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Wellness Professionals Expecting Longer, More Severe Flu Season

By Kaitlyn Sills and Gene Crunk
Hottytoddy.com Interns

A University of Mississippi pharmacy student gives a flu shot to a fellow student.
Photo by Kevin Bain/Ole Miss Digital Imaging Services

Cases of the flu have already begun popping up in the Lafayette, Oxford and University community and local wellness professionals are expecting a longer and more severe season this year.

Flu season typically begins to peak in the months spanning from October to March. However, local doctors have already reported cases so far this season.

The Mississippi Department of Health calls the flu a “symptomatic illness that can result in high fever, aches and pains, fatigue, and chest discomfort,” according to their website. People can guard against the flu by getting the flu vaccine, taking every day hygienic steps to prevent the spread of germs, and taking antivirals if prescribed by a doctor.

Alex Langhart, director of the Ole Miss Student Wellness Center, said the most effective preventive measure is to get the flu shot. He believes students should get the flu shot as soon as it becomes available.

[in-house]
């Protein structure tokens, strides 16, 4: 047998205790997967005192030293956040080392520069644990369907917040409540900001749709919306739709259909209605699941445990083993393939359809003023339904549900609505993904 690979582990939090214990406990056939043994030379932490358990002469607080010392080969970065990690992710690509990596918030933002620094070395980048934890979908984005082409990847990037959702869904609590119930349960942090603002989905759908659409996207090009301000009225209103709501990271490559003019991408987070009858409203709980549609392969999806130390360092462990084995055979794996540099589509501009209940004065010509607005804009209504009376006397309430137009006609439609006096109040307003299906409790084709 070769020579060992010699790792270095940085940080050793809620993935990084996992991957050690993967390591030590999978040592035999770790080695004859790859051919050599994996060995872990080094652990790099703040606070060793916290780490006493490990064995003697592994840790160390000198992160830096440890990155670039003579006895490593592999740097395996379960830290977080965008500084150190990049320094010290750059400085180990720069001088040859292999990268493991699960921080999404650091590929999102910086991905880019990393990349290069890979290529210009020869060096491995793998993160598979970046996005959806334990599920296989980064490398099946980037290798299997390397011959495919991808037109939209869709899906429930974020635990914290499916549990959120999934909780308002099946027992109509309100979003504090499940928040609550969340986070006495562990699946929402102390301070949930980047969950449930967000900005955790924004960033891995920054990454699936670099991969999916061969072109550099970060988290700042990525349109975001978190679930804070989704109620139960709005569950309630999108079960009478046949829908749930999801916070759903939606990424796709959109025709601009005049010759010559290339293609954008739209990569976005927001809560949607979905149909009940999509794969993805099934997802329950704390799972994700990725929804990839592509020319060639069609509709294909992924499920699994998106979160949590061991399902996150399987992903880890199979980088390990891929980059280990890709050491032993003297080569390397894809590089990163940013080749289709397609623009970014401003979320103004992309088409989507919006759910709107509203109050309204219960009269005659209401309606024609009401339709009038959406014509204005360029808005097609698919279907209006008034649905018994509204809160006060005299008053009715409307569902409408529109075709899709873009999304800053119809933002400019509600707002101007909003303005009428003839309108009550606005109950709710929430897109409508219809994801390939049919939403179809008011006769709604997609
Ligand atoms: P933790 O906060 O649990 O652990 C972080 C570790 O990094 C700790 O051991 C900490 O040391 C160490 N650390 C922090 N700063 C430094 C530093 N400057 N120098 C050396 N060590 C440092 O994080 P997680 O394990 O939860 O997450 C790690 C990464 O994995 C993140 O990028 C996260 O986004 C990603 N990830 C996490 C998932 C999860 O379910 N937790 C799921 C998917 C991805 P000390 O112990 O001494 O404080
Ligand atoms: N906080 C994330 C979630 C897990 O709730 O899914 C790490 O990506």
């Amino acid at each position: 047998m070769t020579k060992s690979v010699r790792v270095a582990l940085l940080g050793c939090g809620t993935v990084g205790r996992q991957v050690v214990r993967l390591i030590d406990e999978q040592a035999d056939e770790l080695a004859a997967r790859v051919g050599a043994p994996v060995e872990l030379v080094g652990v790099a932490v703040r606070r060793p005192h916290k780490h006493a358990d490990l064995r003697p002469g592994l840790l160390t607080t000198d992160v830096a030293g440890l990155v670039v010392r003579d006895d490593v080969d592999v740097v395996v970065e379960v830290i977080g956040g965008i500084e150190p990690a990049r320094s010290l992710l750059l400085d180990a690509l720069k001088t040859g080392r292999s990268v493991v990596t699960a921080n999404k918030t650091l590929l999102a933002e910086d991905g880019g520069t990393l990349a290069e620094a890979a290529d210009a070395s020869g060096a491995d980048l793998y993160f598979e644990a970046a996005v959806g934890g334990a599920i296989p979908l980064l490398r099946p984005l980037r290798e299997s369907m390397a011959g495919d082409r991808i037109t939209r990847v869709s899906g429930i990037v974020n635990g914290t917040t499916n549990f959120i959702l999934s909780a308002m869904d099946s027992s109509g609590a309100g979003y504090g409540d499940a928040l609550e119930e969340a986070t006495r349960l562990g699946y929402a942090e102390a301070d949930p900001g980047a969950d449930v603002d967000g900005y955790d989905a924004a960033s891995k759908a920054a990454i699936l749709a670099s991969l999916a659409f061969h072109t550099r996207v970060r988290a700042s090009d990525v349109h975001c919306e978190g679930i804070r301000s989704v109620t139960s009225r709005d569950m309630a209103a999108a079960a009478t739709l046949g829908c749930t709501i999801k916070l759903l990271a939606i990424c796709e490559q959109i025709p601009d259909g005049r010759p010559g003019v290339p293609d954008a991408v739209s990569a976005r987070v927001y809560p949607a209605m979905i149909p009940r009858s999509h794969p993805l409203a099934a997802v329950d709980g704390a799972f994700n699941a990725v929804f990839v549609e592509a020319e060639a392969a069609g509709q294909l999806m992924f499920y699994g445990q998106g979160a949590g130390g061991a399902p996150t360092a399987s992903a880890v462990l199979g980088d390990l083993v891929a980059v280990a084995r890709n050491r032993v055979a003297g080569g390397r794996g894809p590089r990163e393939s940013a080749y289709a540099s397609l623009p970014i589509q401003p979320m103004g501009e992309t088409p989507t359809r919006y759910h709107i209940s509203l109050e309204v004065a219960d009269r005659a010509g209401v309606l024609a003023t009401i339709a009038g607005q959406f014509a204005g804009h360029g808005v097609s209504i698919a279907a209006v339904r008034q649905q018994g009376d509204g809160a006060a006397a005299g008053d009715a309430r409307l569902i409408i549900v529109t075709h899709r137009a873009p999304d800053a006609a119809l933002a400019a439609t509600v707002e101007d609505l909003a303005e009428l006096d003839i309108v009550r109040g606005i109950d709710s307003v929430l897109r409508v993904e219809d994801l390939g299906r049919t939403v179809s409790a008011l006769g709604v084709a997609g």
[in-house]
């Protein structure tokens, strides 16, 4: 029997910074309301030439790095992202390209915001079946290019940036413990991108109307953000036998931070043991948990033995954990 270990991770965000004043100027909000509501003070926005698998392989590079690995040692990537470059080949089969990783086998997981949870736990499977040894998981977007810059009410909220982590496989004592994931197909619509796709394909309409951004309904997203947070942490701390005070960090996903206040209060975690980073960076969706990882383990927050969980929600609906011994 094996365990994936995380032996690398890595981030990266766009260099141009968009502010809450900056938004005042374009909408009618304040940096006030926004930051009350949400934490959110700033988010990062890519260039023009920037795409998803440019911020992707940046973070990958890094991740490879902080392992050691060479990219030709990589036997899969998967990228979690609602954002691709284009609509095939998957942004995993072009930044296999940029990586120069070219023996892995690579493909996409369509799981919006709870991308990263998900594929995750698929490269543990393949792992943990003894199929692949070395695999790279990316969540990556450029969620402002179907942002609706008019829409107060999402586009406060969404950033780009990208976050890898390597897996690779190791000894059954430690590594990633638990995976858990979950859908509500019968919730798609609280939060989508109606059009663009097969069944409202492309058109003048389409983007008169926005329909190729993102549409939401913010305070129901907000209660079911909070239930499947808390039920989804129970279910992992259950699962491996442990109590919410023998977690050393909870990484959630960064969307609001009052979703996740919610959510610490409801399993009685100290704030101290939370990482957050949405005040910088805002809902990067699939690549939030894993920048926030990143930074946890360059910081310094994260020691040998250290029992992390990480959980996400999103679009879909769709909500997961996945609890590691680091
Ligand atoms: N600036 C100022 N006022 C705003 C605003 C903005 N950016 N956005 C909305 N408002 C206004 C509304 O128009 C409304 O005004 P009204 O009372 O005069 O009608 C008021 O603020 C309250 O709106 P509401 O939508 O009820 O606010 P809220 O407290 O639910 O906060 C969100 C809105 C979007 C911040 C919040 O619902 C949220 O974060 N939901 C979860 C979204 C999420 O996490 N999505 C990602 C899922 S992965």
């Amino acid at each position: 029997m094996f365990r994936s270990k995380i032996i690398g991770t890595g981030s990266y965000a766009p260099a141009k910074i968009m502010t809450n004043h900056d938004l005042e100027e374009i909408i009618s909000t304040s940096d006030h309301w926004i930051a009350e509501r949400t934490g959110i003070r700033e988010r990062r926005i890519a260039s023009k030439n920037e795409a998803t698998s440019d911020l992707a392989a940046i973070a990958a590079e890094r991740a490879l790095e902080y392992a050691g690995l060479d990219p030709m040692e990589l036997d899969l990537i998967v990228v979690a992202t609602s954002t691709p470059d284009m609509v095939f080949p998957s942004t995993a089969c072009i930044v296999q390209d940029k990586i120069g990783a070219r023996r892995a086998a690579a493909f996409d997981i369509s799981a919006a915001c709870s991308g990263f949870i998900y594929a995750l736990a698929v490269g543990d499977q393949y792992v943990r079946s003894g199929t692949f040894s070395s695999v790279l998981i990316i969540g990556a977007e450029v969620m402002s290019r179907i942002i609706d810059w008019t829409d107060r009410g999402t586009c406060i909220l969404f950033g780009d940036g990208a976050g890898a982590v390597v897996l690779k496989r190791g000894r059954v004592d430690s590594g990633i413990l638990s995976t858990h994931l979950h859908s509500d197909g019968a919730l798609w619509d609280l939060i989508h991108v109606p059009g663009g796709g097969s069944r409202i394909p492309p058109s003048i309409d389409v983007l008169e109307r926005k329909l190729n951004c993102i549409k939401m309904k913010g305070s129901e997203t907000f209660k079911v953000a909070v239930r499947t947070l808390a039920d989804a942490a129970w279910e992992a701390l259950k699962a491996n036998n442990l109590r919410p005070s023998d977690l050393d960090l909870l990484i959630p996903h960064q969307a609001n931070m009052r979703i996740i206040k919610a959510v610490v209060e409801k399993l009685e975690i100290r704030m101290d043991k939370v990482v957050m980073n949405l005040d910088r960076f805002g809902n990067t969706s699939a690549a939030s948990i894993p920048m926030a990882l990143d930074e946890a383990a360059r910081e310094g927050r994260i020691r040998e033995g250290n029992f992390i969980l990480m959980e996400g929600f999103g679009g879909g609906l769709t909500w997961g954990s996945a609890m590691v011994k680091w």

Celia Roberts, lead nurse at Lafayette Middle School, said that the number of flu have increased since the schools stopped giving flu shots.

“I can see a difference in immunized kids,” she said. “They’re the ones who don’t get sick, or if they do it’s not as severe.”

Other ways to reduce chances of getting sick are to avoid touching eyes, nose or mouth, staying home when sick and basic hygiene. It’s also important to make sure that you avoid contact with anyone if you get sick yourself.

“Stay home, except to seek medical care,” Langhart said. He says this “will reduce the spread of the illness to others.”

Roberts warns that “children spread illnesses more rapidly at school than at home. She says to “think of the entire population when you or your child has the flu.”

Local elementary schools encourage the “24-hour rule” regarding sick students returning to school. If a student has not had symptoms for 24-hours, they are considered safe to return to class.

Langhart says university students can get flu shots at the School of Pharmacy or the Student Health Center. Local pharmacies and medical clinics also offer flu shots.

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